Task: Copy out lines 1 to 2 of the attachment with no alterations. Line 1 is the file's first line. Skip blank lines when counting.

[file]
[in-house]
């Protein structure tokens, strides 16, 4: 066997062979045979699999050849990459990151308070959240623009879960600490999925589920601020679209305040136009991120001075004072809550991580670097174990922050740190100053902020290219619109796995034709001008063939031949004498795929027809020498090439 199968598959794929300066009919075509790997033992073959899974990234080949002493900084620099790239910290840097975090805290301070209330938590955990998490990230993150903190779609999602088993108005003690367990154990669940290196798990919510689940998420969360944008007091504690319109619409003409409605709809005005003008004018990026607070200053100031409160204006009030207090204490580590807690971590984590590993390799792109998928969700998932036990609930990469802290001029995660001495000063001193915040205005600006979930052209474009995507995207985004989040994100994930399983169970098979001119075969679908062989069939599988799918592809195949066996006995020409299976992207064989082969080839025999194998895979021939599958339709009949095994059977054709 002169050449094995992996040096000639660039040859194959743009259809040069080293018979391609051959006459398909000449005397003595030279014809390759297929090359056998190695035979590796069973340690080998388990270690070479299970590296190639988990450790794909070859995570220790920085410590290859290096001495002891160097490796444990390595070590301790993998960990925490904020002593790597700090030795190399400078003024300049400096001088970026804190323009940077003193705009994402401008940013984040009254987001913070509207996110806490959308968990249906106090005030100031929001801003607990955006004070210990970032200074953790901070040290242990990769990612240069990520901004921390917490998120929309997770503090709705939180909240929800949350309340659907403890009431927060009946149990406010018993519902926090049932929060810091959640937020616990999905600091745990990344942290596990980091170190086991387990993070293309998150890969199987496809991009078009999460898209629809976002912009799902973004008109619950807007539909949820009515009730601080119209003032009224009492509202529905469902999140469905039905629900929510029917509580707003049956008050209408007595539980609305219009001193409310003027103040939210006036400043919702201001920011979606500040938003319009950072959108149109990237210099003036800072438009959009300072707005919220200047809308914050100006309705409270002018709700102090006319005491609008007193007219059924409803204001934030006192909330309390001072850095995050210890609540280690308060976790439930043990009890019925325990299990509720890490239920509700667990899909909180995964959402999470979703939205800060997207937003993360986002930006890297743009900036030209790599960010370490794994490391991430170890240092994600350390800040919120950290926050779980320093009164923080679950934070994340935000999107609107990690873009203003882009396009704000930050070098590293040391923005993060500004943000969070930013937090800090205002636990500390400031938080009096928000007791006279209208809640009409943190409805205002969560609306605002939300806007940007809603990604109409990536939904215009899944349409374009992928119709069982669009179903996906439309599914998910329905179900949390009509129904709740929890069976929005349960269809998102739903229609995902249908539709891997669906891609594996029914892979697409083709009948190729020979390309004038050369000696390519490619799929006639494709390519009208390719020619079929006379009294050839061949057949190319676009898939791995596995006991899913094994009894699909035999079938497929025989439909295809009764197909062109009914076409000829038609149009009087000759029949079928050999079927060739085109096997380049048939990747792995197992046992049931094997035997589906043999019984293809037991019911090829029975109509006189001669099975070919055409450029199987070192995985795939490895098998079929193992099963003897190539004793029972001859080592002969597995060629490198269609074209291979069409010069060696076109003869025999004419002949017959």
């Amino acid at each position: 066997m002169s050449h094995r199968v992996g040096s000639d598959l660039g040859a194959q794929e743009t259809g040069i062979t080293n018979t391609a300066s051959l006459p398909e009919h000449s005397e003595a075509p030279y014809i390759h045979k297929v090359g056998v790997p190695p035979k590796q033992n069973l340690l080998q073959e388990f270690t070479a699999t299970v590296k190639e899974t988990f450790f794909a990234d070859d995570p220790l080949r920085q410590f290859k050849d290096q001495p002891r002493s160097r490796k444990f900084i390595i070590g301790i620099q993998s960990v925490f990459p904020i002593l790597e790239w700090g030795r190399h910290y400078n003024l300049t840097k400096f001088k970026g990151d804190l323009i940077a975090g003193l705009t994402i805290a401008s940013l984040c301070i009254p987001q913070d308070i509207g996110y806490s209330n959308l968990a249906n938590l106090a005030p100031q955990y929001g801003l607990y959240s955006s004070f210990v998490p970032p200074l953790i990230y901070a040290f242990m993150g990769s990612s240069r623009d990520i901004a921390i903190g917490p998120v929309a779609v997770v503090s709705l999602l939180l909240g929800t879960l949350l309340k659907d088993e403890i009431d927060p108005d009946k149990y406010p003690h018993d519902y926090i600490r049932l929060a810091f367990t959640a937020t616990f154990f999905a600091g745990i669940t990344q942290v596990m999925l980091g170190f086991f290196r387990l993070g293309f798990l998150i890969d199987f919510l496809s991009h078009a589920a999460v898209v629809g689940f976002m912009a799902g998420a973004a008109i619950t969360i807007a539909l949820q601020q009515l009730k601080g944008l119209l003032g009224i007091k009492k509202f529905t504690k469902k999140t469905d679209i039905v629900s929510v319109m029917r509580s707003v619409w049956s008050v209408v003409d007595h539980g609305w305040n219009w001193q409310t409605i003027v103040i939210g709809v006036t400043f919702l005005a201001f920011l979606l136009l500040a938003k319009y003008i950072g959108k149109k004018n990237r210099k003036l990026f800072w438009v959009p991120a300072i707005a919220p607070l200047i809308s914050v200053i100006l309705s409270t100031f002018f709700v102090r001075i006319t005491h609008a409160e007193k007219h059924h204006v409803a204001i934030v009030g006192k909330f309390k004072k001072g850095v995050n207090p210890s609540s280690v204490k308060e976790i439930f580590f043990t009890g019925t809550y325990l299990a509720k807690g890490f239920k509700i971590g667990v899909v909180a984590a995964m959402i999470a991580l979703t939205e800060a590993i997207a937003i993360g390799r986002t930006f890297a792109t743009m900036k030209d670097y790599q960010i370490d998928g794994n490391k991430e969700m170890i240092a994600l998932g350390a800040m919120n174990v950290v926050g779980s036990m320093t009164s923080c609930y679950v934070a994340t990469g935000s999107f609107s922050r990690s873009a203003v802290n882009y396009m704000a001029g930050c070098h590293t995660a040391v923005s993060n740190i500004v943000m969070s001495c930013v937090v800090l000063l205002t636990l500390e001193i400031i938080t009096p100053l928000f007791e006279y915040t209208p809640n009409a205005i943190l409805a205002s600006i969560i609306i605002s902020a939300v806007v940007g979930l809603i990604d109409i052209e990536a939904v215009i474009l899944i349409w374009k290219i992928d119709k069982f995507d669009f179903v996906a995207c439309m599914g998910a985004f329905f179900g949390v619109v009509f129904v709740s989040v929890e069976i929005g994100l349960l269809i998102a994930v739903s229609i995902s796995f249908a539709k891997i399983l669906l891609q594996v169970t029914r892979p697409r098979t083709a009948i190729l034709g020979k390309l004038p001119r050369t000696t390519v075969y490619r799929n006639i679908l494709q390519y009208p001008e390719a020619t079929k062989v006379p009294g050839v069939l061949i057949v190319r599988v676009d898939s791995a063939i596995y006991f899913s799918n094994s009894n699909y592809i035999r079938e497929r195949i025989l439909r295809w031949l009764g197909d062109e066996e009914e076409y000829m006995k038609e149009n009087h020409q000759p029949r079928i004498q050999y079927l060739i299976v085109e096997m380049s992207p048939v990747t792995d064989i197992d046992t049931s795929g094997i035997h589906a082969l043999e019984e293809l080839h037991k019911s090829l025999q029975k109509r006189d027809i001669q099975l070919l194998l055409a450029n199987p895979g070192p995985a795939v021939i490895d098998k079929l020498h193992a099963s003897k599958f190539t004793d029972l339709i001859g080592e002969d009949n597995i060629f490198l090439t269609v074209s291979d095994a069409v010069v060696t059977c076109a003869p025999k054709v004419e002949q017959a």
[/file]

[in-house]
């Protein structure tokens, strides 16, 4: 066997062979045979699999050849990459990151308070959240623009879960600490999925589920601020679209305040136009991120001075004072809550991580670097174990922050740190100053902020290219619109796995034709001008063939031949004498795929027809020498090439 199968598959794929300066009919075509790997033992073959899974990234080949002493900084620099790239910290840097975090805290301070209330938590955990998490990230993150903190779609999602088993108005003690367990154990669940290196798990919510689940998420969360944008007091504690319109619409003409409605709809005005003008004018990026607070200053100031409160204006009030207090204490580590807690971590984590590993390799792109998928969700998932036990609930990469802290001029995660001495000063001193915040205005600006979930052209474009995507995207985004989040994100994930399983169970098979001119075969679908062989069939599988799918592809195949066996006995020409299976992207064989082969080839025999194998895979021939599958339709009949095994059977054709 002169050449094995992996040096000639660039040859194959743009259809040069080293018979391609051959006459398909000449005397003595030279014809390759297929090359056998190695035979590796069973340690080998388990270690070479299970590296190639988990450790794909070859995570220790920085410590290859290096001495002891160097490796444990390595070590301790993998960990925490904020002593790597700090030795190399400078003024300049400096001088970026804190323009940077003193705009994402401008940013984040009254987001913070509207996110806490959308968990249906106090005030100031929001801003607990955006004070210990970032200074953790901070040290242990990769990612240069990520901004921390917490998120929309997770503090709705939180909240929800949350309340659907403890009431927060009946149990406010018993519902926090049932929060810091959640937020616990999905600091745990990344942290596990980091170190086991387990993070293309998150890969199987496809991009078009999460898209629809976002912009799902973004008109619950807007539909949820009515009730601080119209003032009224009492509202529905469902999140469905039905629900929510029917509580707003049956008050209408007595539980609305219009001193409310003027103040939210006036400043919702201001920011979606500040938003319009950072959108149109990237210099003036800072438009959009300072707005919220200047809308914050100006309705409270002018709700102090006319005491609008007193007219059924409803204001934030006192909330309390001072850095995050210890609540280690308060976790439930043990009890019925325990299990509720890490239920509700667990899909909180995964959402999470979703939205800060997207937003993360986002930006890297743009900036030209790599960010370490794994490391991430170890240092994600350390800040919120950290926050779980320093009164923080679950934070994340935000999107609107990690873009203003882009396009704000930050070098590293040391923005993060500004943000969070930013937090800090205002636990500390400031938080009096928000007791006279209208809640009409943190409805205002969560609306605002939300806007940007809603990604109409990536939904215009899944349409374009992928119709069982669009179903996906439309599914998910329905179900949390009509129904709740929890069976929005349960269809998102739903229609995902249908539709891997669906891609594996029914892979697409083709009948190729020979390309004038050369000696390519490619799929006639494709390519009208390719020619079929006379009294050839061949057949190319676009898939791995596995006991899913094994009894699909035999079938497929025989439909295809009764197909062109009914076409000829038609149009009087000759029949079928050999079927060739085109096997380049048939990747792995197992046992049931094997035997589906043999019984293809037991019911090829029975109509006189001669099975070919055409450029199987070192995985795939490895098998079929193992099963003897190539004793029972001859080592002969597995060629490198269609074209291979069409010069060696076109003869025999004419002949017959």